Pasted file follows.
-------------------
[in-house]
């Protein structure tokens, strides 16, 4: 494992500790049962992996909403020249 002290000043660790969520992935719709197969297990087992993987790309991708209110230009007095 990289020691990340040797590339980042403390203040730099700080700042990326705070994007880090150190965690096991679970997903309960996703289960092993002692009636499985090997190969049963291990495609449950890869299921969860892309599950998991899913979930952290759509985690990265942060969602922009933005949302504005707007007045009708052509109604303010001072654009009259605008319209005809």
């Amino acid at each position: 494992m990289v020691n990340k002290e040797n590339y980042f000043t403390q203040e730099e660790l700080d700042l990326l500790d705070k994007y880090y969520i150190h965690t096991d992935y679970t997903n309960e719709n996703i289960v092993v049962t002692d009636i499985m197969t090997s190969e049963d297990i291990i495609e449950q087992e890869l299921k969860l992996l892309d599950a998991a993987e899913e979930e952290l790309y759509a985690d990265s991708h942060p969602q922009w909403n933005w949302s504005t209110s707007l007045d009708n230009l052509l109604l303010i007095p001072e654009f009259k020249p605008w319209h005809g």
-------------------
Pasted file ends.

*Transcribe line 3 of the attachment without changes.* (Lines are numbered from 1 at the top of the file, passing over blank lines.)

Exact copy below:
């Amino acid at each position: 494992m990289v020691n990340k002290e040797n590339y980042f000043t403390q203040e730099e660790l700080d700042l990326l500790d705070k994007y880090y969520i150190h965690t096991d992935y679970t997903n309960e719709n996703i289960v092993v049962t002692d009636i499985m197969t090997s190969e049963d297990i291990i495609e449950q087992e890869l299921k969860l992996l892309d599950a998991a993987e899913e979930e952290l790309y759509a985690d990265s991708h942060p969602q922009w909403n933005w949302s504005t209110s707007l007045d009708n230009l052509l109604l303010i007095p001072e654009f009259k020249p605008w319209h005809g």